Milking Problems and Problem Milkers

Phyllis Vallette, missionary in Djibo, Burkina Faso, wrote me: "At our semi-desert latitude, the Africans manage their cattle and goats with absolutely no barns, and very limited use of pens. The Fulanis here do make a calf-pen, which they use at milking time—they corral the calves, then a child is posted to let them out one at a time on call. The calf starts to nurse, then the milker-woman takes it off the udder and ties its neck to the cow's front leg (both an anchor and a distraction to keep her occupied). She squats, no stool, and milks into a wooden bowl, then lets the calf free to finish off—and calls for the next calf. If a cow is likely to gouge, a second person holds the head with a long stick and loop around the horns. Goats are milked by taking a hind leg and tucking it into the crook of your knee as you squat! The Fulanis keep the kids around the house and yard all day while the adults are sent off to the bush (without a goatherd, usually) to browse. They cut small branches of leaves to bring to the kids as necessary. About 5 pm the goats return, and the air is filled with the high and low bleats of the kids and goats as they reunite. The Mauritani-ans keep all the kids and goats together, but they fashion a little bag for the udder and tie it over the back when they want to limit the kids' nursing!"

- Barnkeeping. Milking stimulates contractions of other

760 parts. Be prepared when your cow spreads her legs and

Changing a Milking Schedule: If you bought a cow that is used to being milked at 6 am and you sleep until 9 am, that's okay. Milk her 15 minutes to a half hour later each morning and evening until you get her on the schedule you want to keep. That way you minimize the drying-up tendency And give her lots of grain in the meantime to help keep up the milk production. Milk Production Factors: Lots of things can affect her milk production. If she is standing out in a cold rain with no shelter, not only might she get pneumonia but her milk production will go down. Goats must have shelter available. If she isn't getting a variety of good food—ample brushy range and a little grain supplement in summer; hay, grain, and vegetables in winter—her milk production will go down. She's a wonderful conversion machine. Grass goes in one end and meat, milk, and garden manure come out at various other points, but if you don't supply her with adequate raw materials, she can't do her thing.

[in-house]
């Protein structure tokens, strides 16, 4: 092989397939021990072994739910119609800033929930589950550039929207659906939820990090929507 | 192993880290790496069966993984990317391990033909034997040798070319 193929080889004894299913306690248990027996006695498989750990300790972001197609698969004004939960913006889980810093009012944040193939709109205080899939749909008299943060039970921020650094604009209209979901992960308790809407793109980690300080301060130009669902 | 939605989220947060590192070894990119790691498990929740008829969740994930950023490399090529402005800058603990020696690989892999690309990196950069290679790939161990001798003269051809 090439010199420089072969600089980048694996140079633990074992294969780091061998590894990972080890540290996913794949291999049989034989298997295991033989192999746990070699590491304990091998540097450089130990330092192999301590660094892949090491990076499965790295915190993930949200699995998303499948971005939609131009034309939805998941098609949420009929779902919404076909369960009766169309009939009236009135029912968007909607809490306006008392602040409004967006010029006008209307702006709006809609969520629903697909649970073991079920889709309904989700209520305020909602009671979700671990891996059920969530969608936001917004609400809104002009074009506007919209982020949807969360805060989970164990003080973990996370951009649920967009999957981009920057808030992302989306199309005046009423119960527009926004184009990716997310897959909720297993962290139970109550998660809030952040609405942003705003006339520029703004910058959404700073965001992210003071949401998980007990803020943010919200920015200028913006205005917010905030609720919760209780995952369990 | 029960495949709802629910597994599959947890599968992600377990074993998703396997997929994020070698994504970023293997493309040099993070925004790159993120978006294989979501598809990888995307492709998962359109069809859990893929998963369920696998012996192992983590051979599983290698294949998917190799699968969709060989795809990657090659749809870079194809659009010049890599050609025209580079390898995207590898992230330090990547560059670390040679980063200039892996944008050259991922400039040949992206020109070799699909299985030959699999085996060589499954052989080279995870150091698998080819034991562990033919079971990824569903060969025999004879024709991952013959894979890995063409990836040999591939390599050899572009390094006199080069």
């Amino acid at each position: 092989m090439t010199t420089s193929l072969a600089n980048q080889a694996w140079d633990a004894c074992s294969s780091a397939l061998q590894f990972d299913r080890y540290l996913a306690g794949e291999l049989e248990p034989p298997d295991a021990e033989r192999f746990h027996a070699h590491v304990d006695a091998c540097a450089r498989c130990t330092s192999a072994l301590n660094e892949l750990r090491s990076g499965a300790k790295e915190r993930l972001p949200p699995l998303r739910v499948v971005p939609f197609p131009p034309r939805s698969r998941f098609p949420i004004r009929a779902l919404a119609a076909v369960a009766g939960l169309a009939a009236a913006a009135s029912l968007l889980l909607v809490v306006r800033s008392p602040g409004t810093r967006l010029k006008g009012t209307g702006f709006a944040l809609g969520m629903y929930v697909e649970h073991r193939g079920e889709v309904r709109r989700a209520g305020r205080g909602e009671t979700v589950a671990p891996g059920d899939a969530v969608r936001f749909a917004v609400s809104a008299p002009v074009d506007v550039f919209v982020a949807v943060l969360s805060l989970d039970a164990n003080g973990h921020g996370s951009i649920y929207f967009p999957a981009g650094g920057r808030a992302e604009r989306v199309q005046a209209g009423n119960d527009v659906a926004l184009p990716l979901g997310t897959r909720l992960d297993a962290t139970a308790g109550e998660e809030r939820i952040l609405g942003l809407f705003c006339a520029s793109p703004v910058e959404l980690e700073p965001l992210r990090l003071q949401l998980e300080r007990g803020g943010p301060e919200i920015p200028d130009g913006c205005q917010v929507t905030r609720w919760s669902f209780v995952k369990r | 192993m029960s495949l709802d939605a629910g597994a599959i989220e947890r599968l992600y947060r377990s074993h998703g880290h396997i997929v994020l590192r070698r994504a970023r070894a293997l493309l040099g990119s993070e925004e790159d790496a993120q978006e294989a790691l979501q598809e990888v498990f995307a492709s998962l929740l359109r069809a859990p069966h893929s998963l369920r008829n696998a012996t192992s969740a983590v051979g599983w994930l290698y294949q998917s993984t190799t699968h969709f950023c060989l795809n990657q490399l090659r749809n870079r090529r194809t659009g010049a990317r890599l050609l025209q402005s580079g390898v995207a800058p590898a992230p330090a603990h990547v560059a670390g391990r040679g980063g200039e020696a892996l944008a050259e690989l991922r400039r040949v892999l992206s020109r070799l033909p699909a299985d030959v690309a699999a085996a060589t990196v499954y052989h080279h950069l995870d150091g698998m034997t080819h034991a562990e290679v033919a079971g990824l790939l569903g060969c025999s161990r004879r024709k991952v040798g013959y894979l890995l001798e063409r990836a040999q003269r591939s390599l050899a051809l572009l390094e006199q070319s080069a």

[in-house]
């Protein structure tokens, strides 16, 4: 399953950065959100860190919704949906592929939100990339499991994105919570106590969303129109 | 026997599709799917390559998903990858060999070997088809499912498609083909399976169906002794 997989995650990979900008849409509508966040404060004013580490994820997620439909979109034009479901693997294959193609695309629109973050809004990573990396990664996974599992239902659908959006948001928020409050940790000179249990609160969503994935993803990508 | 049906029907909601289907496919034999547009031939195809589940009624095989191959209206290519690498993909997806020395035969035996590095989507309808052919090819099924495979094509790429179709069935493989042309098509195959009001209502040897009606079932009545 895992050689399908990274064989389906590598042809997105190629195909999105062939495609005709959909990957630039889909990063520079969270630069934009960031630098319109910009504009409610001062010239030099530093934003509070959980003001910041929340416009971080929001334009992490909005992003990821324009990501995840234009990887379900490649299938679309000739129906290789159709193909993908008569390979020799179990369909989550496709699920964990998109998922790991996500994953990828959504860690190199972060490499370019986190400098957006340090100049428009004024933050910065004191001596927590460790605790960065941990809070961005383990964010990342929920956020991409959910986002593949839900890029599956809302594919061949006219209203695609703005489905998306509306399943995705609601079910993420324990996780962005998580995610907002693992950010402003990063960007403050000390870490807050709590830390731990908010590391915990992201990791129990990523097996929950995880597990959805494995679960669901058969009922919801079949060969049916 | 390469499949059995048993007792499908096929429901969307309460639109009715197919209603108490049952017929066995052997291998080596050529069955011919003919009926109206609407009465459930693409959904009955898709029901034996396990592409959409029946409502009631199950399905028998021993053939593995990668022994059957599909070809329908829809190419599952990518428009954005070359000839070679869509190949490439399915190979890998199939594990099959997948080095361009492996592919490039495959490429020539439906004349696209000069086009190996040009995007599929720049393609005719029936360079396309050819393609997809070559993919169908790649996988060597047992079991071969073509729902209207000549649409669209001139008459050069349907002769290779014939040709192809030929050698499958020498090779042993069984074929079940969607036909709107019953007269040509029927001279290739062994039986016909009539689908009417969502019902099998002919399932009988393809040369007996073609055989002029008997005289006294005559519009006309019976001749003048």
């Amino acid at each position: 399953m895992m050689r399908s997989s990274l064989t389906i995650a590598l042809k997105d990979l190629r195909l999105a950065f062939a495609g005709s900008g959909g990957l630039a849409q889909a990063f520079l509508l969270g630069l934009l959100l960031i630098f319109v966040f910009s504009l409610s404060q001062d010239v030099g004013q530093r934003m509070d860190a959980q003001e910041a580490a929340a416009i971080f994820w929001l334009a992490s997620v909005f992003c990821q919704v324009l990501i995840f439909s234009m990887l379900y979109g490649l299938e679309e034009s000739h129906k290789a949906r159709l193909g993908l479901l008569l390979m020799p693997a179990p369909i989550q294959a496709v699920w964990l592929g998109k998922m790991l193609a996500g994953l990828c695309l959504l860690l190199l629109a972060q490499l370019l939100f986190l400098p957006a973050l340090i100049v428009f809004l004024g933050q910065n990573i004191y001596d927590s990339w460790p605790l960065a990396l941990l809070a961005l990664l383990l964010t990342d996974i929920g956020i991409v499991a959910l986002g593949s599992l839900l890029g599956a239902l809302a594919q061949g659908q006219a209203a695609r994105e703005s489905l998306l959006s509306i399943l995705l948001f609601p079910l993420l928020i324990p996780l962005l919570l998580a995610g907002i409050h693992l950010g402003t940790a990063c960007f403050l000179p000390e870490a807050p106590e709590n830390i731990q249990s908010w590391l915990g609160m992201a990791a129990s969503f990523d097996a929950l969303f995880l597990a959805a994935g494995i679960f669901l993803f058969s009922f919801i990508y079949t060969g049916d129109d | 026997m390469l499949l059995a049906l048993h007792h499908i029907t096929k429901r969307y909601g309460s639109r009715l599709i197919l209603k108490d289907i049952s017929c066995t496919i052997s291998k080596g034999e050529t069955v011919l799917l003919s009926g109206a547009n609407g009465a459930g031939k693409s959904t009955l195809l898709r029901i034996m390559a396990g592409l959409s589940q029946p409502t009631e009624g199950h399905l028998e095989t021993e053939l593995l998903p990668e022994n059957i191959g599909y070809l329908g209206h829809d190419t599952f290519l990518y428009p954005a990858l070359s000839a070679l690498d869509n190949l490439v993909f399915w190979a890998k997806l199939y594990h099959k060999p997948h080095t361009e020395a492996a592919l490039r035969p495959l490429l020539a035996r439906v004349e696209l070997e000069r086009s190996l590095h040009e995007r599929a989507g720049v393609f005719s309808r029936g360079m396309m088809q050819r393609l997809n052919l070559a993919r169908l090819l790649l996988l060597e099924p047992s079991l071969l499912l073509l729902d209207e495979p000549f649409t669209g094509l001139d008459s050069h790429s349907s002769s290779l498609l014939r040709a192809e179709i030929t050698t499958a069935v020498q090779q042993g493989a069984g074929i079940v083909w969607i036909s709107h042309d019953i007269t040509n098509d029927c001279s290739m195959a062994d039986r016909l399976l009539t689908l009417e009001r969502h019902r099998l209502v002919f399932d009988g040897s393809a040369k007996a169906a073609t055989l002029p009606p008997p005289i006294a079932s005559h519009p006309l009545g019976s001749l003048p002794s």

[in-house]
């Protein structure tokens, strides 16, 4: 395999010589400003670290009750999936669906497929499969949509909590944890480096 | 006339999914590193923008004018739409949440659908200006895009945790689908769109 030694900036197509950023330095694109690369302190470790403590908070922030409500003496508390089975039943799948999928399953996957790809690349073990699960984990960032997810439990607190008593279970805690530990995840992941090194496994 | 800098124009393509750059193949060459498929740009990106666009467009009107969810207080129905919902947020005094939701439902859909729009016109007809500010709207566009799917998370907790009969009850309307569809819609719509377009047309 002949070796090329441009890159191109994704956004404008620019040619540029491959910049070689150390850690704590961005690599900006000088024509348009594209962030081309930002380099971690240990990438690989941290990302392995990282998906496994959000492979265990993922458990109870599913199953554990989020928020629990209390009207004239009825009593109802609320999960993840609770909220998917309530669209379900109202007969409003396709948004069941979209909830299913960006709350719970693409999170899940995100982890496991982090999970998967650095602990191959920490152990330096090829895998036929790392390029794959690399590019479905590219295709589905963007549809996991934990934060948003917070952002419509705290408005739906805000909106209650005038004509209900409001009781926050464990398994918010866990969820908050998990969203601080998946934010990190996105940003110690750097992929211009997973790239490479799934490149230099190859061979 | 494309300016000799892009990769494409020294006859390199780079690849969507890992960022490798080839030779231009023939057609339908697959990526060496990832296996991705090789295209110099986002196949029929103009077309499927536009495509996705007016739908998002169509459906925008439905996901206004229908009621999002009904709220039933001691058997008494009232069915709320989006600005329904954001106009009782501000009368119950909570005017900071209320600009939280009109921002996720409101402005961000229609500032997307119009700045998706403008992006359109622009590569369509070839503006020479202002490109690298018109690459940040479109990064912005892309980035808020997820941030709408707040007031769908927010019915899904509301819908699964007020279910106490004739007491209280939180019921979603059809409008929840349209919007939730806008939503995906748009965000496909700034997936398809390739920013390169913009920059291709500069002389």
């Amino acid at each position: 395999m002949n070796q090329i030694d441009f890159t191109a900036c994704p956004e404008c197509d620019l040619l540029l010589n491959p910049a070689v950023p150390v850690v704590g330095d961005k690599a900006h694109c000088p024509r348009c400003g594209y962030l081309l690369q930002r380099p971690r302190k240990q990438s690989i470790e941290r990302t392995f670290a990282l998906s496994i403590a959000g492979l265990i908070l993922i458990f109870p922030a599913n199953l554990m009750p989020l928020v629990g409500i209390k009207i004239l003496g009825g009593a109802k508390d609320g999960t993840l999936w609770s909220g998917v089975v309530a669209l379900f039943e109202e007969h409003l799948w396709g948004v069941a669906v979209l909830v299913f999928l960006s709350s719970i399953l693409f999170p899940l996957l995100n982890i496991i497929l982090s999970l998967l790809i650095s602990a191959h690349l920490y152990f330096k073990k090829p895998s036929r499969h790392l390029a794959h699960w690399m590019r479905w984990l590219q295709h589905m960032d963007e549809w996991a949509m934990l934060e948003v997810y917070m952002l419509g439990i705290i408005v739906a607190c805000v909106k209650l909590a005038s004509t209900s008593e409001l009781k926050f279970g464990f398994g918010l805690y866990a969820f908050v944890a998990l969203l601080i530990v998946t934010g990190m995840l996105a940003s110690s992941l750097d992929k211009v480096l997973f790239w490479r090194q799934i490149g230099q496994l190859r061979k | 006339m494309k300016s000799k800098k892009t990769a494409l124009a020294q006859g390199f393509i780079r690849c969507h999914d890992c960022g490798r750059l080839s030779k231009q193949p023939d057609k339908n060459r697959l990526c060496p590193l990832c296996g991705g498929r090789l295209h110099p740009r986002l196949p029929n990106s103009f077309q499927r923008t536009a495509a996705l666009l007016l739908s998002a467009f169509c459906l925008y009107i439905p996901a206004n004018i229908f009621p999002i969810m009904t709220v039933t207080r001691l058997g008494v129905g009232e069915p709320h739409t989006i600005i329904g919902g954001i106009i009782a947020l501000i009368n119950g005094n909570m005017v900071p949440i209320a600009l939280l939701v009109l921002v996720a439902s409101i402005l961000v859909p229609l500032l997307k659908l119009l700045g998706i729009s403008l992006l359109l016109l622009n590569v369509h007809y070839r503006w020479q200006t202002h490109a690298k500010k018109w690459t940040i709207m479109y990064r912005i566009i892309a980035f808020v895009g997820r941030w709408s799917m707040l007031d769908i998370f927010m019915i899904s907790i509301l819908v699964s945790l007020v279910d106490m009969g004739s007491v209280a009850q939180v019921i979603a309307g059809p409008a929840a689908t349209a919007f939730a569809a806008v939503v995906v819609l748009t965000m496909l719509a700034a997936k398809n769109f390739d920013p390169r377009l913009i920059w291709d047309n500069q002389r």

The biggest effect on her production is reliable, by-the-clock milking. Her ability to give milk is a long-term investment, and if you skip a milking she starts to dry up—to say nothing of her suffering and pain. If you don't milk her regularly, or if you don't milk her completely dry each milking, you trigger partial drying up. Nature makes automatic adjustments for the "baby's" demands. If you milk your cow completely dry regularly (twice a day), Nature says to that udder that her baby is growing and hungry—he's eating all you have and wants more, so keep making that much, and more if you can. So she produces as much milk as she possibly can. On the other hand, if milk is left in the udder, Nature says to her the baby is eating other food and isn't so hungry now: make less milk. So the next day she produces less milk.

Teat and Udder Size. The speed with which you can milk a goat is—other factors being equal (her state of mind and the quantity of milk)—probably directly proportionate to the size, both length and width, of her teat. It takes a long time to milk a yearling or a goat that hasn't been hand-milked before because her teats aren't enlarged. A good family milker isn't a natural thing. Her udder is abnormally large to cope with saving all that milk for 12 hours when nature meant her to feed her calf or kid much more frequently. Her teats are long and large from hours of being pulled on during hand-milking. So when you see a goat with a big udder and big long teats, she'll probably be a good family milk goat. One reason she's so expensive is because she didn't get like that overnight. Extra Teats. A 3-teated goat—with 1 normal side and the other with 2 nipples instead of 1—isn't uncommon. Nor is a 4-teater with 2 nipples on each side. You can use them just for brood goats. That means you let them rear kids and don't try to milk them, or you can try to make them into a family milk goat anyway. The third nipple may or may not release milk. If it does, you may have to develop a special way of milking that double-teat to compensate for the problem of 2 nozzles. I had one that I milked from behind, between her legs, because somehow when I grabbed her from that angle I had more luck getting both squirts in the bucket. I wouldn't use the son of such a goat for a breeding billy for fear the trait could be passed on through him. Nervous Milkers. Nerves can really affect the amount of milk she gives you. You may get some, but not as much as you'd expect. Feel her udder. You can tell if it's still round and not slack as it should be when emptied. Try milking into food-grade plastic because it is less noisy. Keep everything routine and keep children and strangers away from her, especially at milking time. If other animals are harassing her, isolate her. Speak softly to her, if at all, and be patient. An animal gives milk when a brain signal results in the release of the hormone oxytocin into their system. (Same as humans.)